Peters' anomaly is a rare congenital malformation of anterior segment dysgenesis, in which abnormal cleavage of anterior chamber occurs. A 22-month-old male was brought by his parents with a history of whitish discoloration in the right eye since birth. The child was born by full-term lower segment cesarean section, with breech presentation. His birth weight was 3 kg and he did not cry immediately. The patient was the first child of nonconsanguineous marriage. The child was diagnosed with hypoxic–ischemic encephalopathy at birth. On TORCH profile, he was found to be cytomegalovirus (CMV) immunoglobulin G positive. The mother gave a history of neonatal intensive care unit admission on the 3rd day of birth for seizures. On ophthalmic examination, the child followed torchlight and had nystagmus in horizontal gaze in both eyes and exophoria in the right eye. Slit-lamp examination of the right eye revealed microcornea, leucomatous corneal opacity measuring 2.5 mm × 3.5 mm involving the central cornea, and iridocorneal touch, however, peripheral cornea was clear. On fundus examination, a large coloboma involving the optic nerve head was noted in the right eye. Left eye anterior segment and fundus was normal. Intraocular pressure in both eyes was 14 mmHg using Perkins tonometer. Electroencephalography suggested right occipital lobe dysfunction. Diagnosis of unilateral Peters' anomaly type I with optic disc coloboma in the right eye with CMV was made. The parents were counseled about the condition, and 6-monthly ophthalmic checkup was advised.
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Overlapping visual fields – A “diagnostic” conundrum p. 307
Sophia Louisraj, CA Nelson Jesudasan
DOI:10.4103/tjosr.tjosr_42_20  
A 55-year old male, a patient with established glaucoma, presented with worsening of visual complaints. Field analysis revealed an apparent progression of the pre-existing field changes. A possible overlap of a neurological field defect was however suspected. Computerised tomogram (CT) revealed an acute vascular event in the territory of the middle cerebral artery. Mistaking the new field defect as a sign of glaucoma progression, would have resulted in missing the cerebrovascular accident, with a possible ominous outcome. Careful interpretation of visual fields (especially in those with pre-existing field defects), is therefore, a must in every given clinical scenario.
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Isolated alacrimia associated with microblepharon p. 310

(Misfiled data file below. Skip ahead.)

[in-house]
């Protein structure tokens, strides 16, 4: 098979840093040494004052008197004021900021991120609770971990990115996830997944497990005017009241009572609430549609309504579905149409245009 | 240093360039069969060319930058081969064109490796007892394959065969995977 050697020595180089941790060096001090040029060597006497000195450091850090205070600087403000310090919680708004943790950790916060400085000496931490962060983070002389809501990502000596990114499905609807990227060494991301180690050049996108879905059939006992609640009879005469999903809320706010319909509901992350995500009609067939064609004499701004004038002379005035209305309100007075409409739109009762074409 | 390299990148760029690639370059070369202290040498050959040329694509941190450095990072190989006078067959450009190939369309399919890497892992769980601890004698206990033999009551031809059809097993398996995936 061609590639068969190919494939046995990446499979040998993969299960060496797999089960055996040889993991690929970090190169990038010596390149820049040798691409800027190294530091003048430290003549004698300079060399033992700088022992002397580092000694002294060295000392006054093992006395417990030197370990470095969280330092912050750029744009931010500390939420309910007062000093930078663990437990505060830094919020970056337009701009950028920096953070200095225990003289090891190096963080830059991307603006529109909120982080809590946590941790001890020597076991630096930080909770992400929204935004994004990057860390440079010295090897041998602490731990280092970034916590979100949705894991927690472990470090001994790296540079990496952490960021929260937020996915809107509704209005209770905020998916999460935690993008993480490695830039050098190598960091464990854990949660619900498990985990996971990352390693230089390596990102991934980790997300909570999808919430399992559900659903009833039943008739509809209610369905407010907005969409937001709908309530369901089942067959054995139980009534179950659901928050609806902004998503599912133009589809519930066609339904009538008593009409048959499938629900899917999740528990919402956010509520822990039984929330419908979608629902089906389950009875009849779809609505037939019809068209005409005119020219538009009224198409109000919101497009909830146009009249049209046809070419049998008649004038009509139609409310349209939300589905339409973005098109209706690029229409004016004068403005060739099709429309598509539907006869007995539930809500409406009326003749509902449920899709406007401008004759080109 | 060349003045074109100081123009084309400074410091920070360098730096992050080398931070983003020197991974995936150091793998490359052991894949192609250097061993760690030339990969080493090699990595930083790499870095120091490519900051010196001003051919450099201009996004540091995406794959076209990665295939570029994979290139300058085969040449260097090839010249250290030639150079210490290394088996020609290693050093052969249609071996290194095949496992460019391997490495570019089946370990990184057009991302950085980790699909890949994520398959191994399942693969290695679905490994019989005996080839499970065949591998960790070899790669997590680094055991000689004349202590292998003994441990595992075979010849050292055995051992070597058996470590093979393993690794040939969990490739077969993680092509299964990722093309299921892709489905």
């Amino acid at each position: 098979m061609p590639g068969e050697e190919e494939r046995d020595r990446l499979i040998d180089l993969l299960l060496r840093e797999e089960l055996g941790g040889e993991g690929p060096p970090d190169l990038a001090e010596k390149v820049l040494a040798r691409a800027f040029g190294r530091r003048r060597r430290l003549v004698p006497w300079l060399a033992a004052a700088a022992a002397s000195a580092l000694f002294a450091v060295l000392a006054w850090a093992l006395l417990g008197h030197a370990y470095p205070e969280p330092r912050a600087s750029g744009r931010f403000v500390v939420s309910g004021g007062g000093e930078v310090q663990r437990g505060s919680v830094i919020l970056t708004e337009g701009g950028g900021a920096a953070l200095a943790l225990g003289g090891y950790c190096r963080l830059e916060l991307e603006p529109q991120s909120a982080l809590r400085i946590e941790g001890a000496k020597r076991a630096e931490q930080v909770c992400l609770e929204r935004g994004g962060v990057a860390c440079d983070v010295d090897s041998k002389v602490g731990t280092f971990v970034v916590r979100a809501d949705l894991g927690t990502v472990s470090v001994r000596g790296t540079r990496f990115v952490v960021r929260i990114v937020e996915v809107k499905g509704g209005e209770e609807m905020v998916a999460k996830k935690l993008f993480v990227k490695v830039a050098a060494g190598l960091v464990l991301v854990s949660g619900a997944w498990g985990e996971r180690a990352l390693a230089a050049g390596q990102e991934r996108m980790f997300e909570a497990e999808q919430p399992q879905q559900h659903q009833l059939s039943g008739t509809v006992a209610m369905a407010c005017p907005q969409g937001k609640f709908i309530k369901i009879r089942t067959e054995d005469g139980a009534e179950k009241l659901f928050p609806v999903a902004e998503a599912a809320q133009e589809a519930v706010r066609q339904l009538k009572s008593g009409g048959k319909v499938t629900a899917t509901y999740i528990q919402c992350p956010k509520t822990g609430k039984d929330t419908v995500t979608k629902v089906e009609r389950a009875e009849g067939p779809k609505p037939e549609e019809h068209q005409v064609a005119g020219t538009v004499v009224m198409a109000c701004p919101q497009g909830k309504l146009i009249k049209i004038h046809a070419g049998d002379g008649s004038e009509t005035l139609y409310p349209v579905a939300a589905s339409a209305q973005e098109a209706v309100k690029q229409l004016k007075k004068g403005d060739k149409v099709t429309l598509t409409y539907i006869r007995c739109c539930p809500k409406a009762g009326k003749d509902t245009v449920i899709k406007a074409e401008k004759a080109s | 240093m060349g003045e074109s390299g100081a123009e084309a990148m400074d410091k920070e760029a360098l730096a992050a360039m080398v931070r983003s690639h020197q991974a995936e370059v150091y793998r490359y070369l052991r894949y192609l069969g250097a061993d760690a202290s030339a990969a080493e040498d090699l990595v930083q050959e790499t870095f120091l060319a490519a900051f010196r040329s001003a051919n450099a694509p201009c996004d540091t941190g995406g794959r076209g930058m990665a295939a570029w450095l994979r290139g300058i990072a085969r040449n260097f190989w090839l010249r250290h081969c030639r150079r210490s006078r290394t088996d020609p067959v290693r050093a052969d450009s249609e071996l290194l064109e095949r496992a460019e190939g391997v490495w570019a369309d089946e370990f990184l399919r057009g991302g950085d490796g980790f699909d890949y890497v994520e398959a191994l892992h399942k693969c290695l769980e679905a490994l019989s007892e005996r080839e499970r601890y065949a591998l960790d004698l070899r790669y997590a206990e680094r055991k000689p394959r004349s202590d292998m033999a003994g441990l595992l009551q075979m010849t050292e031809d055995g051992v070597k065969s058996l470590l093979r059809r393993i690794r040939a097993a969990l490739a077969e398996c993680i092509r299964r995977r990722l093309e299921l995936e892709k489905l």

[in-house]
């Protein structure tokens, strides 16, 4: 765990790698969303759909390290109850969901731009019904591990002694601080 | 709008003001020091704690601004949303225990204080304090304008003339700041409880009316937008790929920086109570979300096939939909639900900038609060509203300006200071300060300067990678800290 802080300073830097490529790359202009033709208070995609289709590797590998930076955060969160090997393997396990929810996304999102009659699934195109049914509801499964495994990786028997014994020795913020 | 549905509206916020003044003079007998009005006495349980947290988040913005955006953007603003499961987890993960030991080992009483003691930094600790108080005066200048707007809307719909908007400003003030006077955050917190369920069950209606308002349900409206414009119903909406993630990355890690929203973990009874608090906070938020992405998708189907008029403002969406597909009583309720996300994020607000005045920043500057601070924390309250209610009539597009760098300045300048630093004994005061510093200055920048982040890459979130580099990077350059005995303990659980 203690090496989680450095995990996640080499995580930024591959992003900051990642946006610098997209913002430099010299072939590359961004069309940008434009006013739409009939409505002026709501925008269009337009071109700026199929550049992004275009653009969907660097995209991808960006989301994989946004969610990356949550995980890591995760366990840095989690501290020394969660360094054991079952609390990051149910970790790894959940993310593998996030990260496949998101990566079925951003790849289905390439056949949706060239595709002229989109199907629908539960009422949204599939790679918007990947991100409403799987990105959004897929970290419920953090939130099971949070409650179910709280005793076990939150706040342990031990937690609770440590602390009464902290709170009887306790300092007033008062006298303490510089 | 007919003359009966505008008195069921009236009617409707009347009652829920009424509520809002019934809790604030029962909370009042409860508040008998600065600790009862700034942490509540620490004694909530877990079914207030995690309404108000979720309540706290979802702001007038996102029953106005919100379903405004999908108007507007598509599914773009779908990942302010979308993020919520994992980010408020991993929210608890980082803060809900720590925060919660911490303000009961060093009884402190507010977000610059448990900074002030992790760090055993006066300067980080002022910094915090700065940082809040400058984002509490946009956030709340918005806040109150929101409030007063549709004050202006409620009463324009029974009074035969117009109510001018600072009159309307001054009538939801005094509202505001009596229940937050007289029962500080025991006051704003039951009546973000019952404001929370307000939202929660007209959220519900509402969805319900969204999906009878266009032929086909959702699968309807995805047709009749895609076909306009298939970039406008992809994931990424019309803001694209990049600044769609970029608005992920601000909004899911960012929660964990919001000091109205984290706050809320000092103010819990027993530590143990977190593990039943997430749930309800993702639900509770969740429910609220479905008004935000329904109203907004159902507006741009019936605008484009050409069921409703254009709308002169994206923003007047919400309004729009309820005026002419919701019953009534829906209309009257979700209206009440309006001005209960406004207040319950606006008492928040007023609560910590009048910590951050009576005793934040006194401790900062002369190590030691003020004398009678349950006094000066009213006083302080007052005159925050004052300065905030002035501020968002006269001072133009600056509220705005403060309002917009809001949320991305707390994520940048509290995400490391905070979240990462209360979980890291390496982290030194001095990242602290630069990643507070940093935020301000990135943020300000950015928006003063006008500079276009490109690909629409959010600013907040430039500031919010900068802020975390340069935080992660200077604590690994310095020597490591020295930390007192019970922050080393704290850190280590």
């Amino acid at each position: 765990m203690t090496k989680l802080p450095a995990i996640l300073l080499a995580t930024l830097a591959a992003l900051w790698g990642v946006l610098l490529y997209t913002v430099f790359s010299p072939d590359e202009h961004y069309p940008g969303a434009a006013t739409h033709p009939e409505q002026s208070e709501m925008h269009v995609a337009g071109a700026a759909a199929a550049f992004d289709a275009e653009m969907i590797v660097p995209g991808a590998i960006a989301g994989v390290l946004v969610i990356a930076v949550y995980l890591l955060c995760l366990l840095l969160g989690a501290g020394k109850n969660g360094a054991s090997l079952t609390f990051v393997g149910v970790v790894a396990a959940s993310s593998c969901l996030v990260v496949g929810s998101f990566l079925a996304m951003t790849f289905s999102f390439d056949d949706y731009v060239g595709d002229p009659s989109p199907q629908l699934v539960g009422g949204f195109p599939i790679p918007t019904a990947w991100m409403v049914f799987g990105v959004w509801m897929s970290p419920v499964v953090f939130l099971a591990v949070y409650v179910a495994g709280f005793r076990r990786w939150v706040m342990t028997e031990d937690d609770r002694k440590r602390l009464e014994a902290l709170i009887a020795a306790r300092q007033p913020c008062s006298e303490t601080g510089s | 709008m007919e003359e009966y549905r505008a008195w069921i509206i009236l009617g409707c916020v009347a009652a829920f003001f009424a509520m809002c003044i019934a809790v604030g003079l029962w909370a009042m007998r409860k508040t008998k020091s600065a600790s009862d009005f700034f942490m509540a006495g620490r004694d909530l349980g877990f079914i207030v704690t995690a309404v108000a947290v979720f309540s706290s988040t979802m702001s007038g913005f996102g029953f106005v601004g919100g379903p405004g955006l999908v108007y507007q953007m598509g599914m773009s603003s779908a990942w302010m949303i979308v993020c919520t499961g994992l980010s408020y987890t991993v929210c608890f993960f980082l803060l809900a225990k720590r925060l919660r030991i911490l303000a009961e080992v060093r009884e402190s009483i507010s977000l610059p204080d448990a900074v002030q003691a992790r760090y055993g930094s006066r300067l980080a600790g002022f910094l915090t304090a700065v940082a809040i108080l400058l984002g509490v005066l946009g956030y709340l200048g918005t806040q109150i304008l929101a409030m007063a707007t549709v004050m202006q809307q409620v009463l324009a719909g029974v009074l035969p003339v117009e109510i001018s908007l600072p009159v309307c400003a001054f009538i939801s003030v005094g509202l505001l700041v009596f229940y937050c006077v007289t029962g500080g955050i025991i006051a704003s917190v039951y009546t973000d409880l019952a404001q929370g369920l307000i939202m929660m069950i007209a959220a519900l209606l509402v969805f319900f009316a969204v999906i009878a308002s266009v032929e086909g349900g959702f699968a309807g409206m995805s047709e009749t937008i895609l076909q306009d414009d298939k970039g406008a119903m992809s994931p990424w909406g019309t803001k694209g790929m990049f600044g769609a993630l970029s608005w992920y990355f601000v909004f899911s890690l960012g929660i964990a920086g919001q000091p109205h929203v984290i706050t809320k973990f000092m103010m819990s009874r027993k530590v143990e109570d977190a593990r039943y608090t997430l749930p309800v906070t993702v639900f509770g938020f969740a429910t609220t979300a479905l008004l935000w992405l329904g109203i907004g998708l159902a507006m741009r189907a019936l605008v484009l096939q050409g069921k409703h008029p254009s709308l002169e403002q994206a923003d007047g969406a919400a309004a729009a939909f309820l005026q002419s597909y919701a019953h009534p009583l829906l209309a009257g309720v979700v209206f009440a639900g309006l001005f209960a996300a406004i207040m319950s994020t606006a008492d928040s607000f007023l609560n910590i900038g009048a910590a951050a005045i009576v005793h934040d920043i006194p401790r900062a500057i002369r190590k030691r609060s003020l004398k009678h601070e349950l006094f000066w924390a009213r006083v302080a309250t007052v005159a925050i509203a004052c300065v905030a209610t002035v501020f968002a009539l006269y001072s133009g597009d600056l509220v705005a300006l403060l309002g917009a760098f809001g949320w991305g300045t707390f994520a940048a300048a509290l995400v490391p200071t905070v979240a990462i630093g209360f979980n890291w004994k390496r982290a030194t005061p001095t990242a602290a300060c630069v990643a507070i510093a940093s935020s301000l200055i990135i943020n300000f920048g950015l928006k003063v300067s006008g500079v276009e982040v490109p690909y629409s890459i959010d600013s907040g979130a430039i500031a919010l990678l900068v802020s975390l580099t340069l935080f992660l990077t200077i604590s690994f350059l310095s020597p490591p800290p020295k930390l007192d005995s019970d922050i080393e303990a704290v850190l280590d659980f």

Venugopal Anitha, Meenakshi Ravindran, Venkatachalam Karthikeyan
DOI:10.4103/tjosr.tjosr_70_20  
Isolated alacrimia is a rare condition often reported with salivary gland agenesis in the literature. Children with the isolated absence of the lacrimal gland can have normal tear film but not during emotional stimuli. Microblepharon is a congenital anomaly with abnormally small eyelids due to vertical shortening, which leads to incomplete blink, exposure keratopathy, and corneal ulceration. The combined occurrence of both the conditions in our case led to ocular surface keratinization and visual impairment. Here, we report a case of isolated lacrimal gland agenesis in association with microblepharon in a 2-year-old child.
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OPHTHALMIC IMAGES Top

Supernumerary punctum p. 313
Carlos Izquierdo-Rodriguez
DOI:10.4103/tjosr.tjosr_32_21  
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Unilateral MRCS syndrome: A rare clinical entity p. 314
Prateek Jain, Poulami Pal, Anshuman Pattnaik
DOI:10.4103/tjosr.tjosr_2_21  
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Neodymium-doped yttrium–aluminum–garnet painting: A curious capsulotomy design p. 317
Carlos Izquierdo-Rodriguez
DOI:10.4103/tjosr.tjosr_27_21  
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HISTORY/REMEMBERING THE PAST Top

Albrecht von graefe (1828–1870) p. 318
Gunjan Saluja
DOI:10.4103/tjosr.tjosr_88_20  
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PHOTO ESSAY Top

Scars of an old story: Laser pointer injury p. 320
Sandra C Ganesh, Shilpa G Rao, Murali Krishnan Srinivasan
DOI:10.4103/tjosr.tjosr_25_21  
A 12-year-old boy presented to us with complaints of nonprogressive diminution of vision and seeing a black spot at the center of his visual field in his right eye following exposure to a red laser pointer accidentally, while playing, 2 years ago. On examination, his best-corrected visual acuity was 6/12 OD and 6/6 OS. His anterior segment examination was clinically normal. Fundus examination revealed a well-defined, pigmented, slightly elevated, hypoautofluorescent scar involving the nasal parafoveal region of the macula in his right eye. His left fundus appeared normal. Optical coherence tomography (swept source) imaging showed an irregular, raised, hyperreflective inner layer with back-shadowing in the parafoveal region corresponding to the pigmented scar seen in his right eye. Laser pointer injuries are fairly common but under-reported health hazard.
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PHOTO QUIZ Top

Photo quiz questions p. 322
Jiz Mary Santhosh, Niranjan Karthik Senthil Kumar
DOI:10.4103/tjosr.tjosr_66_21  
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Photo quiz answers p. 324
Jiz Mary Santhosh, Niranjan Karthik Senthil Kumar
DOI:10.4103/tjosr.tjosr_67_21